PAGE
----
Here’s a sample of the type produced by this machine – as evidenced, a little rough going but the keystrokes felt great and machine size was just right:
This lovely typewriter was found at a second-hand/grocery/miscellany store in the small town of Pe ELL, WA, USA (population approx 650) for around $20.
I was travelling light at the time but couldn’t resist the purchase, along with a large suitcase, both of which i then clumsily hauled around for the rest of my wander. By the time i returned “somewhere” i had to stash in storage and disappear again. As such, i’ve never *actually* sat down and typed something substantial with this lovely machine as yet,…
Comes with a grey clamshell case, though this machine is not “portable” per se, its a heavy metal beast with a wonderful burgundy-ish powdercoat.
This Underwood Universal was a gift to me when i was about 19 in 1989 living in my VW camper bus. Already well-used, this is/was the typewriter which guided me to love the analog touch and immediacy of a solid metal machine. And its made in Canada like me.
What follows are a few annotation about this machine and the creative works produced with its lovely keys.
While i had always had typewriters around (like me, my Mom and Grandpa were always making newsletters and other projects), they were usually the new electronic models of the day with “ball” type interfaces or the “wheel” kind. Of course, both required electricity which wasn’t an option for me in the van (most of the time anyhow). As such, me and this charming machine spent hours alone as i banged out postcards, missives and manifestos. No evidence handy from that era.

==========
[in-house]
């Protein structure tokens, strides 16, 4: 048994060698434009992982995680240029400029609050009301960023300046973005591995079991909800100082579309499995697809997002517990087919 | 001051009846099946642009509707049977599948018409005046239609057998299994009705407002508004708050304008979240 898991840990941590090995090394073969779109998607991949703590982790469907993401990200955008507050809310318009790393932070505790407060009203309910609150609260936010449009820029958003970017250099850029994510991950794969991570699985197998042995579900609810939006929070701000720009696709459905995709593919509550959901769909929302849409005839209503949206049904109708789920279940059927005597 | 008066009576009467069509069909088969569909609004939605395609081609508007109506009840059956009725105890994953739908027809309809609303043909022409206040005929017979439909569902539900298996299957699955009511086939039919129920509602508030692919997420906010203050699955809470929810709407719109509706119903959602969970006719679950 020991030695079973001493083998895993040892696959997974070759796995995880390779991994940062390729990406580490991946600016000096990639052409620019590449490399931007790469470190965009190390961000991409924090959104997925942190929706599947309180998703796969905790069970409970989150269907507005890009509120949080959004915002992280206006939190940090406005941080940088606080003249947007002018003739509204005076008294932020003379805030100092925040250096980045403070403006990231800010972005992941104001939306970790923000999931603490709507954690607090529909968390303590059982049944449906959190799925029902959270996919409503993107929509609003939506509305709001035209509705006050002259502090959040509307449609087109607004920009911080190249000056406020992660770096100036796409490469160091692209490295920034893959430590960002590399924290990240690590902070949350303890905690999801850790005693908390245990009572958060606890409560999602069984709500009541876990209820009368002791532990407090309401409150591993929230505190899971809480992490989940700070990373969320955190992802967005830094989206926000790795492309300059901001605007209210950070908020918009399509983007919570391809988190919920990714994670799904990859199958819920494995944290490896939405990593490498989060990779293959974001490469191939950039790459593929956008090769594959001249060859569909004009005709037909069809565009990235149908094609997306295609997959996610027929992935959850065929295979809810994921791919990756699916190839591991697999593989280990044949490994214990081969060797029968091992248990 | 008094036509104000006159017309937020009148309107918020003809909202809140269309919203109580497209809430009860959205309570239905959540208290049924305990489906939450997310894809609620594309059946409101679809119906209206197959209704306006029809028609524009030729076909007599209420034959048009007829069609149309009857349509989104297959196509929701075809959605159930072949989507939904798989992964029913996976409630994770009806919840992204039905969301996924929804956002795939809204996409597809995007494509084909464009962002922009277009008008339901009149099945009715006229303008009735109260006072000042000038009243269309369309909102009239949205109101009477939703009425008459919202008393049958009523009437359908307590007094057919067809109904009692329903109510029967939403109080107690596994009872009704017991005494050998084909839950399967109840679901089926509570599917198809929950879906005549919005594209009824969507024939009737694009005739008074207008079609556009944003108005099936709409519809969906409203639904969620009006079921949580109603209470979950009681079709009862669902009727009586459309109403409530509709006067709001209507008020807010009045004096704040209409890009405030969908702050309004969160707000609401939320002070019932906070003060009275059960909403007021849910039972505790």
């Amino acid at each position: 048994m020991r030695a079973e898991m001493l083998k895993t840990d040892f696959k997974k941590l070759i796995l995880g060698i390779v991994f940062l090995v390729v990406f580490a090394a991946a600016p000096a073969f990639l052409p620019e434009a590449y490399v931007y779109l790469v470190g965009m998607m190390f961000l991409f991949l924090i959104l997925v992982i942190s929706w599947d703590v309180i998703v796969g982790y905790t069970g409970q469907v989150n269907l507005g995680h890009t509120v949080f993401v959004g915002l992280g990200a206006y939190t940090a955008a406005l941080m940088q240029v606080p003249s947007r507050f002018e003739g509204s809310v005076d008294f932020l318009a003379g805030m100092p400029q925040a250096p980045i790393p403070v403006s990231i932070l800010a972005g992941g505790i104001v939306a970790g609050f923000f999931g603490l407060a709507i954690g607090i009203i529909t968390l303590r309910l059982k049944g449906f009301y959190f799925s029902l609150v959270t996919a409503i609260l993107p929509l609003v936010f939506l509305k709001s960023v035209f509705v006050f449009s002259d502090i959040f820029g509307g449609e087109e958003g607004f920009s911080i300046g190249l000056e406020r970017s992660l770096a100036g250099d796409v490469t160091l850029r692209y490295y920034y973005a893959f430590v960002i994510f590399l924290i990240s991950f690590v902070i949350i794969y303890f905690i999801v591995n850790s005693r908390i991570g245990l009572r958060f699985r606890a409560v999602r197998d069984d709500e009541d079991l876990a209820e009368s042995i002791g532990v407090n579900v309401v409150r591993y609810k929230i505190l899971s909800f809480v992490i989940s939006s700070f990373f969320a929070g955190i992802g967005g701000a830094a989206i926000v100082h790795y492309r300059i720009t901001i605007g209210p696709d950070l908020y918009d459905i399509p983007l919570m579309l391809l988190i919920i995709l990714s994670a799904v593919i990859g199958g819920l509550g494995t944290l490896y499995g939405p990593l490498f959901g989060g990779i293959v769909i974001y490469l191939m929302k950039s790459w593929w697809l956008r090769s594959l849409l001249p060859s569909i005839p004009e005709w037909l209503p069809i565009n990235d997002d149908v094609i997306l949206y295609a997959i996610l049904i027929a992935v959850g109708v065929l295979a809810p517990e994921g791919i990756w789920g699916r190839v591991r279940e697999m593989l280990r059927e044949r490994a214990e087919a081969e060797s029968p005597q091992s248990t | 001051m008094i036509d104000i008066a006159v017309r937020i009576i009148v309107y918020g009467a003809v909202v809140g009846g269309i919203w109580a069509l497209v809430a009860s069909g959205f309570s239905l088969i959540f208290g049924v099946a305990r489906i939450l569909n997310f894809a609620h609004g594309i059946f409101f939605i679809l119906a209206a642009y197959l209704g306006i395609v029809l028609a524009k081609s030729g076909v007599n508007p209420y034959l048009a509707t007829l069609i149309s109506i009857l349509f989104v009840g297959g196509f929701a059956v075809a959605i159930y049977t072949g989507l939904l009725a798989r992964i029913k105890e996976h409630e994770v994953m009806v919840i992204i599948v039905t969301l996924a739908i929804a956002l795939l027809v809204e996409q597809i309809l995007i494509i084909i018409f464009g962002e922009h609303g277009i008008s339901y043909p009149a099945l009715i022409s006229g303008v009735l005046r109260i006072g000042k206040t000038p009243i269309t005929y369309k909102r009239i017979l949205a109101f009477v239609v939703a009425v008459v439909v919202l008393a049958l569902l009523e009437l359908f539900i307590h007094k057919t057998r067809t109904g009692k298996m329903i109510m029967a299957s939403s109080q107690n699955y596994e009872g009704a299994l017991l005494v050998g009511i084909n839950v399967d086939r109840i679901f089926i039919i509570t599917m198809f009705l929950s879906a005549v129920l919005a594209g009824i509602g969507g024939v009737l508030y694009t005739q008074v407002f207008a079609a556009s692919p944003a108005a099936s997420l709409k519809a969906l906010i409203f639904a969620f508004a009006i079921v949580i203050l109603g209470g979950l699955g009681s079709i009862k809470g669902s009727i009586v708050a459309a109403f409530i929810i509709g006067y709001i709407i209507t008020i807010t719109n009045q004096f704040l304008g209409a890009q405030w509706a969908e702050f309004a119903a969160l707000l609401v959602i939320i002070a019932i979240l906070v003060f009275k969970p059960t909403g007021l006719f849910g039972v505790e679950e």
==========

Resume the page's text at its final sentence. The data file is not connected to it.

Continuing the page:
Just last night, I was trying to tidy the closet in the studio/guestroom/boysroom – sorting out containers of art supplies, scrapbooks unassembled, frames seeking art and projects in process – making some room since guests from Japan were imminent.
Came across my old typewriter, a black Underwood beast which was my tool of choice when living my my VW bus in Salt Lake City trying to work my way through a creative writing program at U of U (to no avail). With cracked cracked and dried ribbon, the ole gaffer is looking a little wabi-sabi.
The sturdy unit pictured isn’t my typewriter, but one of the many at Olympia’s notable Last Word Books – a collective run by some damn fine dudes who keep the shelves stocked with the good stash and vend olden typerwriters to boot. I blab on about their noble efforts on the Postcards from Gravelly Beach podcast.
LWB is also the home of the “Uncle Weed collection,” a permanent shelf of hemp and cannabis info from classic tomes to useful magazines and journals (i’d best check up on that next visit).
This pic is from Terry Z’s photostream (the coffee-nista) as part of a sweet stroll down the signs of OlyWa’s 4th ave.